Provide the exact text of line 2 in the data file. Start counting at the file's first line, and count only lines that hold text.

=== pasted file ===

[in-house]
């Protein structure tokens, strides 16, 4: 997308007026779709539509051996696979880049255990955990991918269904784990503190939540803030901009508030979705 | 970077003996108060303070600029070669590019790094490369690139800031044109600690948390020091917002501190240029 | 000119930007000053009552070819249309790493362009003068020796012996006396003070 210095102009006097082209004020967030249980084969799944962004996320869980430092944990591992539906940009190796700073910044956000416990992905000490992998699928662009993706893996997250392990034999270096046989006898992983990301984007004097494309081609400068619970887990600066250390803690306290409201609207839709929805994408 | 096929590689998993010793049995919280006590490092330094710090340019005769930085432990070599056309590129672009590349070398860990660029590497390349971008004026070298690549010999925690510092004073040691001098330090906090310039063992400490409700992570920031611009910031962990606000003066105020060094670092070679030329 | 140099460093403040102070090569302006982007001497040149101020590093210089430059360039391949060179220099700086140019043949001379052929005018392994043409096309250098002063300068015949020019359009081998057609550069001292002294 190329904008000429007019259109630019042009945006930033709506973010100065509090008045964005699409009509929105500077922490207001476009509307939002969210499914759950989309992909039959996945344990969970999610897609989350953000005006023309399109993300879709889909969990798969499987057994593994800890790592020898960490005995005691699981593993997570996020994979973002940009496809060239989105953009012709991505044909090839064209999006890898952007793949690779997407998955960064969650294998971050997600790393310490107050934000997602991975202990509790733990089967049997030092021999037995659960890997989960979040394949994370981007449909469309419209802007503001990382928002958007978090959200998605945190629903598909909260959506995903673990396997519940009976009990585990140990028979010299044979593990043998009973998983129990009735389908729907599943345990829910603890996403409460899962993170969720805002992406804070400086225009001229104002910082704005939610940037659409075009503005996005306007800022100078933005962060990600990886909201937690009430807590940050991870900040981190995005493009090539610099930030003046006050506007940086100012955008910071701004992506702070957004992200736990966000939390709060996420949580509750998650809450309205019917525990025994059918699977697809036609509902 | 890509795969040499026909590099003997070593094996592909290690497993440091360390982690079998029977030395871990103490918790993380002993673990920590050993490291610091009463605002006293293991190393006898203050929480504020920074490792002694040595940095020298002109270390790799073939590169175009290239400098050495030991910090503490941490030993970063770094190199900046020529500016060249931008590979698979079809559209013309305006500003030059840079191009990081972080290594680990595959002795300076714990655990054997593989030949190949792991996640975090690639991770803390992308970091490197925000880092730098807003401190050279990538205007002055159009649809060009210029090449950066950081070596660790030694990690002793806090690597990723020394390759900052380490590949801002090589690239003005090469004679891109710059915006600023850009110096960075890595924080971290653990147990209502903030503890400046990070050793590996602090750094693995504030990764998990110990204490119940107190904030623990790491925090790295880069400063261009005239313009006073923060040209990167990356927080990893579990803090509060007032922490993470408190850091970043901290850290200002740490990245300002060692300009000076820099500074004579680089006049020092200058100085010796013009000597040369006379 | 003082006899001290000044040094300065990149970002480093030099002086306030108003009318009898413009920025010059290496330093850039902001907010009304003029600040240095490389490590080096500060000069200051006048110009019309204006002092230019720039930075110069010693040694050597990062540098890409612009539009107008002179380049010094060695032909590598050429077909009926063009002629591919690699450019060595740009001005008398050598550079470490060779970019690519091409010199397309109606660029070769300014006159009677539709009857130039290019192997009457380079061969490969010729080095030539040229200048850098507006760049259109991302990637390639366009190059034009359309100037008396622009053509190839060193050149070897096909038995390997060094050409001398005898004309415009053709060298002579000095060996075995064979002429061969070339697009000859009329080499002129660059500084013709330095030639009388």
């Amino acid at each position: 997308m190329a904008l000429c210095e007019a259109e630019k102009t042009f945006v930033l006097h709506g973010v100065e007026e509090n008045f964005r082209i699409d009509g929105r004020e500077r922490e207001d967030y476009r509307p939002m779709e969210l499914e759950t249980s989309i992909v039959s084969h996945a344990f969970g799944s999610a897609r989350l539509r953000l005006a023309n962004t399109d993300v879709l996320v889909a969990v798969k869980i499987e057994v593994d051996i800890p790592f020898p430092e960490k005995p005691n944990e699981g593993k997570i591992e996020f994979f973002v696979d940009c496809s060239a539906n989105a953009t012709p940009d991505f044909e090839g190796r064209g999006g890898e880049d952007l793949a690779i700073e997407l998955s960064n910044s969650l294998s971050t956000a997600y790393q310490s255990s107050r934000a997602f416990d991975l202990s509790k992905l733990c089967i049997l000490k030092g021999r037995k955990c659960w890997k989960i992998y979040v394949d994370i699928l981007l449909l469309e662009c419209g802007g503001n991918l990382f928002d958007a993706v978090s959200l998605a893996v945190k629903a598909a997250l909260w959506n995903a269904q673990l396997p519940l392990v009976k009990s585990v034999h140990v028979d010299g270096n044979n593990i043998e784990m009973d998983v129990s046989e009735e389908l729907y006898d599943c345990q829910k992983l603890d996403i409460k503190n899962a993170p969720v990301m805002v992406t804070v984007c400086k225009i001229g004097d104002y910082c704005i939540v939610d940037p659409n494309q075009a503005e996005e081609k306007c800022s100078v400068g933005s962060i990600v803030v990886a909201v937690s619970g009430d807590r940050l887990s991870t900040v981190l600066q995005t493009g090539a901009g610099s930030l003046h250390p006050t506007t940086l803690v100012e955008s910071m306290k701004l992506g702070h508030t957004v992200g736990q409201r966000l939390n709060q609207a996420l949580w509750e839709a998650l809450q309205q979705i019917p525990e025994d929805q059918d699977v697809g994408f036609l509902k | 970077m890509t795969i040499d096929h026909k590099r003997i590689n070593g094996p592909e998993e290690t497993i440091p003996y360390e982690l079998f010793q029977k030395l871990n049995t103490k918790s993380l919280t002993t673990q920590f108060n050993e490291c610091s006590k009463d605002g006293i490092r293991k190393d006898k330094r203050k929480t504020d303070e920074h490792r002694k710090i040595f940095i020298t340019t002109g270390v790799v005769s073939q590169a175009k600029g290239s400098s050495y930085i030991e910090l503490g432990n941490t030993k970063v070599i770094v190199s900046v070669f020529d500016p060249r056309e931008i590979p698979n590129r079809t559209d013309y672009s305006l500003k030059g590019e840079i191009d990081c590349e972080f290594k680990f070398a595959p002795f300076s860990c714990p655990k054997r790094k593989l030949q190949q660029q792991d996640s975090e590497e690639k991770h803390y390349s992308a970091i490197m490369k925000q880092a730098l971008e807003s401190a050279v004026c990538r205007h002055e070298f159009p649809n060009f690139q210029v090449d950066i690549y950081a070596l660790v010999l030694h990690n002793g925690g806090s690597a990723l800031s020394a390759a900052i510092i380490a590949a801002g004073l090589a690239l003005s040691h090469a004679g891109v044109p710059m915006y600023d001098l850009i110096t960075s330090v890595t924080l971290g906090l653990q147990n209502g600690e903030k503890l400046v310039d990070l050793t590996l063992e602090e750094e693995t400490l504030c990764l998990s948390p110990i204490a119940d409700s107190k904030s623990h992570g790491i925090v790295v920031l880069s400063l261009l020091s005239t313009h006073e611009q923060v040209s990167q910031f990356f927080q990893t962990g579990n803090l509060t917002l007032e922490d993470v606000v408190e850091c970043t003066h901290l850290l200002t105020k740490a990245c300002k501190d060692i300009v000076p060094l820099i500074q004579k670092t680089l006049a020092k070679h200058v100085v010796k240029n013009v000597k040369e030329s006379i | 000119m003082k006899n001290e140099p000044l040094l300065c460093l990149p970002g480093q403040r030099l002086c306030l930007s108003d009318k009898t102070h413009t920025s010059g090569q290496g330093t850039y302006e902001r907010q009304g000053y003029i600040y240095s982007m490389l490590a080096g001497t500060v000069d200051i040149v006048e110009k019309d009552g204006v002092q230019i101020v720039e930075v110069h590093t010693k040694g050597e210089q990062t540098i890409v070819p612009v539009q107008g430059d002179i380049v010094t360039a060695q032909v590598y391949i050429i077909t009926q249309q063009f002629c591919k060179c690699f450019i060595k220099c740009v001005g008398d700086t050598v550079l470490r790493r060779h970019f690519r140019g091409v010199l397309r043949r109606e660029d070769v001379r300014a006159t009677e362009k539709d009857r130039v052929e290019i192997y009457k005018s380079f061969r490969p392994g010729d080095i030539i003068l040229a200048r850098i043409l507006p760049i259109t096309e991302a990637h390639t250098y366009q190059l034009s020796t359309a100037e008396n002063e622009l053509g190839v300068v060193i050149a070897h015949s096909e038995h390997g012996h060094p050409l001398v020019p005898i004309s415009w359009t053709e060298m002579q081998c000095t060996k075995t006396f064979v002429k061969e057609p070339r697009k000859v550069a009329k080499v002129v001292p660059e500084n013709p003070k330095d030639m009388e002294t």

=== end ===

């Protein structure tokens, strides 16, 4: 997308007026779709539509051996696979880049255990955990991918269904784990503190939540803030901009508030979705 | 970077003996108060303070600029070669590019790094490369690139800031044109600690948390020091917002501190240029 | 000119930007000053009552070819249309790493362009003068020796012996006396003070 210095102009006097082209004020967030249980084969799944962004996320869980430092944990591992539906940009190796700073910044956000416990992905000490992998699928662009993706893996997250392990034999270096046989006898992983990301984007004097494309081609400068619970887990600066250390803690306290409201609207839709929805994408 | 096929590689998993010793049995919280006590490092330094710090340019005769930085432990070599056309590129672009590349070398860990660029590497390349971008004026070298690549010999925690510092004073040691001098330090906090310039063992400490409700992570920031611009910031962990606000003066105020060094670092070679030329 | 140099460093403040102070090569302006982007001497040149101020590093210089430059360039391949060179220099700086140019043949001379052929005018392994043409096309250098002063300068015949020019359009081998057609550069001292002294 190329904008000429007019259109630019042009945006930033709506973010100065509090008045964005699409009509929105500077922490207001476009509307939002969210499914759950989309992909039959996945344990969970999610897609989350953000005006023309399109993300879709889909969990798969499987057994593994800890790592020898960490005995005691699981593993997570996020994979973002940009496809060239989105953009012709991505044909090839064209999006890898952007793949690779997407998955960064969650294998971050997600790393310490107050934000997602991975202990509790733990089967049997030092021999037995659960890997989960979040394949994370981007449909469309419209802007503001990382928002958007978090959200998605945190629903598909909260959506995903673990396997519940009976009990585990140990028979010299044979593990043998009973998983129990009735389908729907599943345990829910603890996403409460899962993170969720805002992406804070400086225009001229104002910082704005939610940037659409075009503005996005306007800022100078933005962060990600990886909201937690009430807590940050991870900040981190995005493009090539610099930030003046006050506007940086100012955008910071701004992506702070957004992200736990966000939390709060996420949580509750998650809450309205019917525990025994059918699977697809036609509902 | 890509795969040499026909590099003997070593094996592909290690497993440091360390982690079998029977030395871990103490918790993380002993673990920590050993490291610091009463605002006293293991190393006898203050929480504020920074490792002694040595940095020298002109270390790799073939590169175009290239400098050495030991910090503490941490030993970063770094190199900046020529500016060249931008590979698979079809559209013309305006500003030059840079191009990081972080290594680990595959002795300076714990655990054997593989030949190949792991996640975090690639991770803390992308970091490197925000880092730098807003401190050279990538205007002055159009649809060009210029090449950066950081070596660790030694990690002793806090690597990723020394390759900052380490590949801002090589690239003005090469004679891109710059915006600023850009110096960075890595924080971290653990147990209502903030503890400046990070050793590996602090750094693995504030990764998990110990204490119940107190904030623990790491925090790295880069400063261009005239313009006073923060040209990167990356927080990893579990803090509060007032922490993470408190850091970043901290850290200002740490990245300002060692300009000076820099500074004579680089006049020092200058100085010796013009000597040369006379 | 003082006899001290000044040094300065990149970002480093030099002086306030108003009318009898413009920025010059290496330093850039902001907010009304003029600040240095490389490590080096500060000069200051006048110009019309204006002092230019720039930075110069010693040694050597990062540098890409612009539009107008002179380049010094060695032909590598050429077909009926063009002629591919690699450019060595740009001005008398050598550079470490060779970019690519091409010199397309109606660029070769300014006159009677539709009857130039290019192997009457380079061969490969010729080095030539040229200048850098507006760049259109991302990637390639366009190059034009359309100037008396622009053509190839060193050149070897096909038995390997060094050409001398005898004309415009053709060298002579000095060996075995064979002429061969070339697009000859009329080499002129660059500084013709330095030639009388």